OK, so we have established that comparison causes discontentment. But is it wrong to be discontented? Before we try to answer that question, let us clarify, that hoping for better things by itself is not discontentment. Jesus himself asked his disciples to look forward to better things. John 14:1-4, Luke 10:18-20. It becomes discontentment when we are bitter about the present and complain about the present, while coveting for something else. In my last sermon here, I dealt upon the encounter with God, and what happens when we have an encounter with God. When we have an encounter with God, we obey Him. Discontentment is exactly the opposite of this. Discontentment is disobeying God. It is against the 10th commandment which says “you shall not covet”. Discontentment means distrusting God. It means that subtly we believe that God made mistake. So , yes, it is wrong to be discontented.
We have good counsel from the Bible about being content. Let us remind ourselves of a couple of them. Hebrews 13:5-6 (NKJV) Let your conduct be without covetousness; be content with such things as you have. For He Himself has said, “I will never leave you nor forsake you.” So we may boldly say: “The LORD is my helper; I will not fear. What can man do to me?” The best advise of course comes from Paul Philippians 4:11-13 (NKJV) Not that I speak in regard to need, for I have learned in whatever state I am, to be content: I know how to be abased, and I know how to abound. Everywhere and in all things I have learned both to be full and to be hungry, both to abound and to suffer need. I can do all things through Christ who strengthens me.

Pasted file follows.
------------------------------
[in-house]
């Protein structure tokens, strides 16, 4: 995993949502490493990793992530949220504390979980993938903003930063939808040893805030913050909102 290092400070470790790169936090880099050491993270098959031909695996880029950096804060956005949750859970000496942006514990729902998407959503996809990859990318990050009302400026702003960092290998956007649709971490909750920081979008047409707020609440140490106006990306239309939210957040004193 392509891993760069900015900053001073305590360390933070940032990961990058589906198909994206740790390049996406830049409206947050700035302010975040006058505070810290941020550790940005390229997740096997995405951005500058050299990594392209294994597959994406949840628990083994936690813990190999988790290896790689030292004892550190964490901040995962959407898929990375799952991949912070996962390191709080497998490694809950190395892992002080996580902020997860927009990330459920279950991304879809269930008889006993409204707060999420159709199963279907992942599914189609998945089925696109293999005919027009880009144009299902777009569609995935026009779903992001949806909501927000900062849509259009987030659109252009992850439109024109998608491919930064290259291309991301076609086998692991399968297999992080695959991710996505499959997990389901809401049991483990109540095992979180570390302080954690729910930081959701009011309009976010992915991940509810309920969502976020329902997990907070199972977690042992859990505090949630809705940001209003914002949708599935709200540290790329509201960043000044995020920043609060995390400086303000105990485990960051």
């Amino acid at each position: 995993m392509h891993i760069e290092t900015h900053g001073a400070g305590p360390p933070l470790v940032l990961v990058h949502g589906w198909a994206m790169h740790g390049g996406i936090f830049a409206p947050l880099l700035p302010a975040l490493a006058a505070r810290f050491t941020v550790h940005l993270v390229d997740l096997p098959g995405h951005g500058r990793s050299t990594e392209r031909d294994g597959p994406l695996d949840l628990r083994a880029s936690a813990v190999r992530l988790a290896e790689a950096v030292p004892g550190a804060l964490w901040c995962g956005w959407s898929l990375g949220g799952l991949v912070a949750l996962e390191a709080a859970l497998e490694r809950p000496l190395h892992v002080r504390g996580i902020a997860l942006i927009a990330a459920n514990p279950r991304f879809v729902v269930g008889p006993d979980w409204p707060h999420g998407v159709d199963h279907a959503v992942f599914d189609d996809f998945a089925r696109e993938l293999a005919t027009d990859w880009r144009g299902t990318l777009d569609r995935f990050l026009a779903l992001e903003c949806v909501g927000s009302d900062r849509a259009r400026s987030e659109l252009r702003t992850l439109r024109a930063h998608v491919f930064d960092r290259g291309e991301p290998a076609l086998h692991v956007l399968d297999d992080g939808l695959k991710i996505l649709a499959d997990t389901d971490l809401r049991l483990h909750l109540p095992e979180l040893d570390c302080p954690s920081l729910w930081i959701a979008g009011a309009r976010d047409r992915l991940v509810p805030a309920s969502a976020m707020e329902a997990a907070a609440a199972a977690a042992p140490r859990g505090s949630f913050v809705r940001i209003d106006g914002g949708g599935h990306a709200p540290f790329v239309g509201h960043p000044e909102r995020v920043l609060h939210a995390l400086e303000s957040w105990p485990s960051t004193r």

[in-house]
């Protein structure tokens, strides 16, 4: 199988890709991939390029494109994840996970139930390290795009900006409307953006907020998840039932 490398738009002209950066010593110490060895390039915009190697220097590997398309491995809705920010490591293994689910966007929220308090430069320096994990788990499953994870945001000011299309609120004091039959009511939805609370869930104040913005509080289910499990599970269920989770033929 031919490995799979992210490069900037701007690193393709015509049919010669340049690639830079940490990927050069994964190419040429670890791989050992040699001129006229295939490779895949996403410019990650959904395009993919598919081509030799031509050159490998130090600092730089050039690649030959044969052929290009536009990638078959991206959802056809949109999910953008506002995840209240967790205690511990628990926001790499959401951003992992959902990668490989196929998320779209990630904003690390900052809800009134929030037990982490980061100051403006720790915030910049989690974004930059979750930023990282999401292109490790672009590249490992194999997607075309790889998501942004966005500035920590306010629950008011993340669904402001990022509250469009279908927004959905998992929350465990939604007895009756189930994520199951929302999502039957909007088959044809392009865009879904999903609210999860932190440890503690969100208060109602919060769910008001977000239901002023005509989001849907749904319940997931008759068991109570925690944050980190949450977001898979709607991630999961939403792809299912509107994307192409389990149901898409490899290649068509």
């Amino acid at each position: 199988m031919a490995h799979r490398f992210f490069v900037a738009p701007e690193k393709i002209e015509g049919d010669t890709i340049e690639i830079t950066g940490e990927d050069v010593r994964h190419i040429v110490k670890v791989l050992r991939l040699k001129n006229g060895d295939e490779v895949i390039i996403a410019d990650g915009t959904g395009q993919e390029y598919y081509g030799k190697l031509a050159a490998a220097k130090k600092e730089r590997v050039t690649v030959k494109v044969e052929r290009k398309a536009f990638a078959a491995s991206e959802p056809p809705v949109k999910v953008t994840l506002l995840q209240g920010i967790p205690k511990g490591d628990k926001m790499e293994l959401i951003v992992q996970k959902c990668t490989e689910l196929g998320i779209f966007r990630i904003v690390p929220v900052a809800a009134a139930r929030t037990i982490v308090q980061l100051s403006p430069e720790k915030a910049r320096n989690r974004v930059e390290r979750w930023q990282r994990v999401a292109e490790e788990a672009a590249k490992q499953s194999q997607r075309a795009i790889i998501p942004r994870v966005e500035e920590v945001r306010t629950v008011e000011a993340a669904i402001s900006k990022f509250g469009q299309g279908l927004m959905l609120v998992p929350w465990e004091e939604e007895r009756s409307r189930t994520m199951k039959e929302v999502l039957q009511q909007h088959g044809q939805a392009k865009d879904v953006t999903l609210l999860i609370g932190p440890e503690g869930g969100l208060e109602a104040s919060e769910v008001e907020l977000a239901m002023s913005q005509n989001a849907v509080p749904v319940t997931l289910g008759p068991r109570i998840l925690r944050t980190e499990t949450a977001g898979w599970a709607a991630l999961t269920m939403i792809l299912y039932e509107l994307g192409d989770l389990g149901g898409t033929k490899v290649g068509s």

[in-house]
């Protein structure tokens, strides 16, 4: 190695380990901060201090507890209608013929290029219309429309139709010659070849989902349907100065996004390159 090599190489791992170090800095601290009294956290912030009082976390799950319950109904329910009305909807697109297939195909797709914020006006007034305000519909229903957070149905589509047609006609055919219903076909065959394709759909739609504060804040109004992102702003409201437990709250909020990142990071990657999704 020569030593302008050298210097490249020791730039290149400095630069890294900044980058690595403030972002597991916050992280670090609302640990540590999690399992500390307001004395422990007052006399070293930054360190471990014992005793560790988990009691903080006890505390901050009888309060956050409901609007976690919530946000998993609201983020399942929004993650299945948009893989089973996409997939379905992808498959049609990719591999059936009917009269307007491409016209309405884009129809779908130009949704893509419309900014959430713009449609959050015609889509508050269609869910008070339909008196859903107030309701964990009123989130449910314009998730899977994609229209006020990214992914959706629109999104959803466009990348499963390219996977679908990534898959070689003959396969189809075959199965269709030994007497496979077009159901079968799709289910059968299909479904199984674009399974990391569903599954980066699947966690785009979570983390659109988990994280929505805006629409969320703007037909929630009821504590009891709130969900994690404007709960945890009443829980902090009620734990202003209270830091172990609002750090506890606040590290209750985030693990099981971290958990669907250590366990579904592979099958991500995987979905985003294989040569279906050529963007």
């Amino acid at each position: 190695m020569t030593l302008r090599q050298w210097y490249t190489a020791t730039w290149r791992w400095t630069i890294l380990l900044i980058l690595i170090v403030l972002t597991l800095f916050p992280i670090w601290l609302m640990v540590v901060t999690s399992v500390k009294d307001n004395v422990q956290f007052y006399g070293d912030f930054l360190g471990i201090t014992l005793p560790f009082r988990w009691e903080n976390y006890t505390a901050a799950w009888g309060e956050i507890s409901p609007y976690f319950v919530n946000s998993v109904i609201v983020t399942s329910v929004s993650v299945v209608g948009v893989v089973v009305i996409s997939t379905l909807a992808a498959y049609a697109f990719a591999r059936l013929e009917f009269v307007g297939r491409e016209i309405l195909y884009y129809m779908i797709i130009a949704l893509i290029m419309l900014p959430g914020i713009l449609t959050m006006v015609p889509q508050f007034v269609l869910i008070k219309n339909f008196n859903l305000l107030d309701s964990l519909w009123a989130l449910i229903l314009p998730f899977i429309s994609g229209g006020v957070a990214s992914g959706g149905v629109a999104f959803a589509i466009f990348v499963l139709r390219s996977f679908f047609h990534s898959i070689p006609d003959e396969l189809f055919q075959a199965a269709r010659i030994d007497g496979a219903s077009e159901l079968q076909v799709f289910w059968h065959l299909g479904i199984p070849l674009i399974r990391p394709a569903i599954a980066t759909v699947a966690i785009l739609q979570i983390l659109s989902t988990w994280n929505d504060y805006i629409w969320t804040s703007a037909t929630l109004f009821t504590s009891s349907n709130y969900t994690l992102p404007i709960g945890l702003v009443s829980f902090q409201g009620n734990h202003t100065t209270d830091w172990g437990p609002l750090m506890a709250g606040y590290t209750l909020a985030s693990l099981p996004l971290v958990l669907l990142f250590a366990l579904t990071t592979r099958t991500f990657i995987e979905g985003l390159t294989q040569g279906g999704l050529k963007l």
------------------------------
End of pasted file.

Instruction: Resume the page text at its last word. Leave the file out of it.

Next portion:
This morning, shall we examine our hearts for traces of discontentment that we might be carrying? Shall we trust that the Lord who gave us His only son, will not withhold any good thing from us, and will provide all we need. Shall we repeat after Paul. I can do all things through Christ who strengthens me?
Let us pray.